Domestic violence agency sees uptick in calls, victims can still get protective orders despite court closures

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OKLAHOMA CITY (KFOR) – For people in domestic violence situations, there are still ways to get a protective order despite courts across the state closing to the public because of COVID-19.

Victims of domestic violence, stalking, and sexual assault can apply for emergency protective orders through sheriff’s offices or police departments.

The agency will contact the court to issue an emergency protective order.
Kristy Stewart, the executive director of the Norman Women’s Resource Center, says there was an uptick in calls for service at center when the pandemic started.
“We saw an immediate spike, our calls tripled, they’ve leveled off a little bit, but we expect it to keep going up and down,” she said.
Because many people are stuck at home, it can be especially difficult for victims of abuse.
“For people who are in a domestic violence situation, they really need to be looking at their space and seeing if there’s a way to put some distance between themselves and the abusers,” Stewart said.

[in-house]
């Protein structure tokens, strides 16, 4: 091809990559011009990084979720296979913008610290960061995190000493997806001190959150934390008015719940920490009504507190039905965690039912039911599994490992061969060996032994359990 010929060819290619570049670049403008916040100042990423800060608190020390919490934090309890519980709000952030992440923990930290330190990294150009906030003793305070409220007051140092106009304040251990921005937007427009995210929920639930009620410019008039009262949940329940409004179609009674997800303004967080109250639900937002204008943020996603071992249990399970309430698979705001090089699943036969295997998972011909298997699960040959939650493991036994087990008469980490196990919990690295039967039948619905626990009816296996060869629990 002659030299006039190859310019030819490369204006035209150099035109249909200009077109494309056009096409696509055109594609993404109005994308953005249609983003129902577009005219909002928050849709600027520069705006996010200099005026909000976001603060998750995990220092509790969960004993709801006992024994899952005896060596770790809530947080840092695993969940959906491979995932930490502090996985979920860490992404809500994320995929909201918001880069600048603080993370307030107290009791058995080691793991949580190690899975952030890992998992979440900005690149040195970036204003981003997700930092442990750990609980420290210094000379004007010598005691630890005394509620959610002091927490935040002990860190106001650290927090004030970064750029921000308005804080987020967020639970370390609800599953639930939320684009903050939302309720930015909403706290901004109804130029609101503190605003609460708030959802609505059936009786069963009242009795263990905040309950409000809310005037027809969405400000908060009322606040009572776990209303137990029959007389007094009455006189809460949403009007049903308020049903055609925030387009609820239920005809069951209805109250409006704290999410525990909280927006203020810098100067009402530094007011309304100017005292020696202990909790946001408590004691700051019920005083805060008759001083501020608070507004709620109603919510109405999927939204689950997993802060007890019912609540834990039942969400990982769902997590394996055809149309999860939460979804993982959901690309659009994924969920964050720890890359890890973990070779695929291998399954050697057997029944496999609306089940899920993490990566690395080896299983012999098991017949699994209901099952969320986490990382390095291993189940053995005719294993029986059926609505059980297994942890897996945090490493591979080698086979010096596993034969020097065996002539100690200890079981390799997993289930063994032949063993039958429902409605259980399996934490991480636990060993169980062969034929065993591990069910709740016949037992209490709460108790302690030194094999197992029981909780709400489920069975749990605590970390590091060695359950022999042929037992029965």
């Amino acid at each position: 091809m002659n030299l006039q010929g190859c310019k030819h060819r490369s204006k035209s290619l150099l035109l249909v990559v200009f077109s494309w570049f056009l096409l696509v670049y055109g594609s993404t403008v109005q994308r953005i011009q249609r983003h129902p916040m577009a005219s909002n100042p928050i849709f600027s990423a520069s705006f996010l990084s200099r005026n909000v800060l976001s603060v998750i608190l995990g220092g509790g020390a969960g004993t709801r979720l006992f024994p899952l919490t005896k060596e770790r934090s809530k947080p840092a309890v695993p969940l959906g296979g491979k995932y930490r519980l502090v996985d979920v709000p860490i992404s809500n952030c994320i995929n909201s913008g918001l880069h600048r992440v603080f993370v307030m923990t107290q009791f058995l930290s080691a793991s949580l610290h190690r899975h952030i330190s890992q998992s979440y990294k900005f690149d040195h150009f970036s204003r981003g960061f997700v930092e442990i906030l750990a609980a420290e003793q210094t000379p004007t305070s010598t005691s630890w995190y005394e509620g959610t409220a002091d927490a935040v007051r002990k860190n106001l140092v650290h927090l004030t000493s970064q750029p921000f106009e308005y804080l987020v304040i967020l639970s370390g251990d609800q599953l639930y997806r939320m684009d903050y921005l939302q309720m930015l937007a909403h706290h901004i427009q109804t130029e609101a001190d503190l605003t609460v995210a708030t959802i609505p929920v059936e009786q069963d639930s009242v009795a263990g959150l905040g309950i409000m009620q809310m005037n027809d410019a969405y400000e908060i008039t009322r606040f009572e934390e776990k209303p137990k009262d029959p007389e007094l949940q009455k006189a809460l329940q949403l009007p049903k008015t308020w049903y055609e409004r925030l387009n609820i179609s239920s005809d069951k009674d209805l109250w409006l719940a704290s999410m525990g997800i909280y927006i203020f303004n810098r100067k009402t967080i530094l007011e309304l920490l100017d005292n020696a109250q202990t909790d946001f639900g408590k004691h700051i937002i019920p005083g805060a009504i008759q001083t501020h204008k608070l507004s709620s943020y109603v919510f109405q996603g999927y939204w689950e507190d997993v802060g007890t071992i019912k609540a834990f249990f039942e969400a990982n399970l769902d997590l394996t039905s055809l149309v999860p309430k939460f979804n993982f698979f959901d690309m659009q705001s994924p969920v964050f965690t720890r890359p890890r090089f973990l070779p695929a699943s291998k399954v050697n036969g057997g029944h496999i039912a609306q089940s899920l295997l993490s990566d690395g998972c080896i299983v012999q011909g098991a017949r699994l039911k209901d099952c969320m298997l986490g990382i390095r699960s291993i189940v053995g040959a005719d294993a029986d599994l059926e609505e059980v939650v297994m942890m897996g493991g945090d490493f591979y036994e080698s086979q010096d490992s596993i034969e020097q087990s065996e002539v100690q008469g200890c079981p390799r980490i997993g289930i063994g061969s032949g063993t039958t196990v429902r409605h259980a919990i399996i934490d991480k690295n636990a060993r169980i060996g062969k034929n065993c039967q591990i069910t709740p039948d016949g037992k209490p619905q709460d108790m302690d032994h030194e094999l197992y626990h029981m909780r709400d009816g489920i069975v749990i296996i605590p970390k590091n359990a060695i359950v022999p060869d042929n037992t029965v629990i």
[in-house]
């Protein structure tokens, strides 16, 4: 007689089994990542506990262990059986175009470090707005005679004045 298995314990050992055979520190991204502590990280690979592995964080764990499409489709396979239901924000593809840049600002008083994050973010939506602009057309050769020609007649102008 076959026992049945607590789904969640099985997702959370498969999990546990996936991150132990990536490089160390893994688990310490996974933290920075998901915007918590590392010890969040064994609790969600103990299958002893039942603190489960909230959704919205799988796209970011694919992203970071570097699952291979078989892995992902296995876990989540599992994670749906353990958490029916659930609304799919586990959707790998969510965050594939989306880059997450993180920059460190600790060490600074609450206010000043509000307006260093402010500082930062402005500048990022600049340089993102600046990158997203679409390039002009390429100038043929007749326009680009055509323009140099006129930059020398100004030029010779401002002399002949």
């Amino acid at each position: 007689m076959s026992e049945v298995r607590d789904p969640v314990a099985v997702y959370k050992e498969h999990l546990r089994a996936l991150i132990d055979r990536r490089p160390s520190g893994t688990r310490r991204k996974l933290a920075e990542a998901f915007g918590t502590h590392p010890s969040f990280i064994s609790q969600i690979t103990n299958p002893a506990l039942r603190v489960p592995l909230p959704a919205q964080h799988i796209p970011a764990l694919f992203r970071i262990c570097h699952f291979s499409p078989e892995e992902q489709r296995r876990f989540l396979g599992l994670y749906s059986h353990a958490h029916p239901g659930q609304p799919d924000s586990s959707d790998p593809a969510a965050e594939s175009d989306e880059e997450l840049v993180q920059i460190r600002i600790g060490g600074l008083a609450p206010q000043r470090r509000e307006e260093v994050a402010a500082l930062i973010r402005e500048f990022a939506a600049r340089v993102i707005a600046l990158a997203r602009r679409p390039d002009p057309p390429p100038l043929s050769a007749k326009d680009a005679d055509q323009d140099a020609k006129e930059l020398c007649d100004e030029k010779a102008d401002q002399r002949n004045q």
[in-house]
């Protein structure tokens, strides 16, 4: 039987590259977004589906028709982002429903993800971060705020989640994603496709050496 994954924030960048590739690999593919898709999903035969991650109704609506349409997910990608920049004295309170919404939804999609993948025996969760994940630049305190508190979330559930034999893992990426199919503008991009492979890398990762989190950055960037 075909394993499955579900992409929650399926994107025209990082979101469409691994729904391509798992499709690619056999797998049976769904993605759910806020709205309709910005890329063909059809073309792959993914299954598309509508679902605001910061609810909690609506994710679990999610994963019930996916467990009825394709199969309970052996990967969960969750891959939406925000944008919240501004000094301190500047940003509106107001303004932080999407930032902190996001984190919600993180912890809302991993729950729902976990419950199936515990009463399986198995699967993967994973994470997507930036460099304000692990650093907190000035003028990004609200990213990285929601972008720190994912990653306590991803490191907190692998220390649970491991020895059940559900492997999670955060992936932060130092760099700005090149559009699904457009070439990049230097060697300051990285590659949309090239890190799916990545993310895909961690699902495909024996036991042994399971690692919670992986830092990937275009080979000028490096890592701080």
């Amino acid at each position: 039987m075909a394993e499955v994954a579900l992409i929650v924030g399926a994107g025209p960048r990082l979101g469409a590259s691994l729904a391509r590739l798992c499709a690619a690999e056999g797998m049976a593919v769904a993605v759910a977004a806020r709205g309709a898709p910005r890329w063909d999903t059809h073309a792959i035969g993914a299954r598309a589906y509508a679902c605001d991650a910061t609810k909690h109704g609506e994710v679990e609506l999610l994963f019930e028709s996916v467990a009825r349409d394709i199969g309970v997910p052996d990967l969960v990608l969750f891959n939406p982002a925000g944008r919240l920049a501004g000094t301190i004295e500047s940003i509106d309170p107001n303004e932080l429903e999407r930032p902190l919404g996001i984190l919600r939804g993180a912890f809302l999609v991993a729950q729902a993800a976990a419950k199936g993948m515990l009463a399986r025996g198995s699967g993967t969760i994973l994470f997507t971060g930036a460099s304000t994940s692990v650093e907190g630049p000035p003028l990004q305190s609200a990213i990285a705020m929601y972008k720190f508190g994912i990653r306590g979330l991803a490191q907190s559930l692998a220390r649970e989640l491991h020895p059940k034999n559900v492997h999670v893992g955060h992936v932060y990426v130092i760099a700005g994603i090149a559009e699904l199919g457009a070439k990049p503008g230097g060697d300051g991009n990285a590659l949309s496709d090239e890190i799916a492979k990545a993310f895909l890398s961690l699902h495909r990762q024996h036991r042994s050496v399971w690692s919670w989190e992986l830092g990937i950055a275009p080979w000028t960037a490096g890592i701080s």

She says unfortunately, many domestic violence shelters are full at this time.
“If [victims] have a family member or someone they can be with safely until they can get into shelter, I would recommend they do that,” she said.
However, anyone who really needs help can still get it.

“We’ve talked with our local law enforcement and told them, if it’s a life or death situation, and they need to come in, we’ll find space,” Stewart said.

She says the Norman Women’s Resource Center has limited the number of staff members per shift to encourage distancing amid the pandemic. They’re also doing extra disinfecting. They aren’t doing walk-in appointments right now, but you can still call them if you need help.

Their phone numbers can be found here.

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